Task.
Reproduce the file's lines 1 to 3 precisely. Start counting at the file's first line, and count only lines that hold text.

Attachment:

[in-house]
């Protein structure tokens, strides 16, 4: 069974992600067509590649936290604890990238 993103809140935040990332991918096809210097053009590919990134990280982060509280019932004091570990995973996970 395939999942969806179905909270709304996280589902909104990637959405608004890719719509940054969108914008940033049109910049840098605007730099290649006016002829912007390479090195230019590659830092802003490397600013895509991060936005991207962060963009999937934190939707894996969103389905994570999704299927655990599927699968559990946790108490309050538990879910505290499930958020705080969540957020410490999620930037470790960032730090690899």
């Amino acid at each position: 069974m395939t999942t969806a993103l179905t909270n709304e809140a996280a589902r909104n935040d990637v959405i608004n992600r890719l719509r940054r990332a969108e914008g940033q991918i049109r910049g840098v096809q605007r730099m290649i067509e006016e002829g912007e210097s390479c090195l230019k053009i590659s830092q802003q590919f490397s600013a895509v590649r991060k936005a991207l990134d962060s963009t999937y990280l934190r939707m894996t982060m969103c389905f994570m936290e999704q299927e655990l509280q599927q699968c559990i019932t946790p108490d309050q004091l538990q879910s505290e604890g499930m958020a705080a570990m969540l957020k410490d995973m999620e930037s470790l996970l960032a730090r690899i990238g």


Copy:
[in-house]
């Protein structure tokens, strides 16, 4: 069974992600067509590649936290604890990238 993103809140935040990332991918096809210097053009590919990134990280982060509280019932004091570990995973996970 395939999942969806179905909270709304996280589902909104990637959405608004890719719509940054969108914008940033049109910049840098605007730099290649006016002829912007390479090195230019590659830092802003490397600013895509991060936005991207962060963009999937934190939707894996969103389905994570999704299927655990599927699968559990946790108490309050538990879910505290499930958020705080969540957020410490999620930037470790960032730090690899």
């Amino acid at each position: 069974m395939t999942t969806a993103l179905t909270n709304e809140a996280a589902r909104n935040d990637v959405i608004n992600r890719l719509r940054r990332a969108e914008g940033q991918i049109r910049g840098v096809q605007r730099m290649i067509e006016e002829g912007e210097s390479c090195l230019k053009i590659s830092q802003q590919f490397s600013a895509v590649r991060k936005a991207l990134d962060s963009t999937y990280l934190r939707m894996t982060m969103c389905f994570m936290e999704q299927e655990l509280q599927q699968c559990i019932t946790p108490d309050q004091l538990q879910s505290e604890g499930m958020a705080a570990m969540l957020k410490d995973m999620e930037s470790l996970l960032a730090r690899i990238g």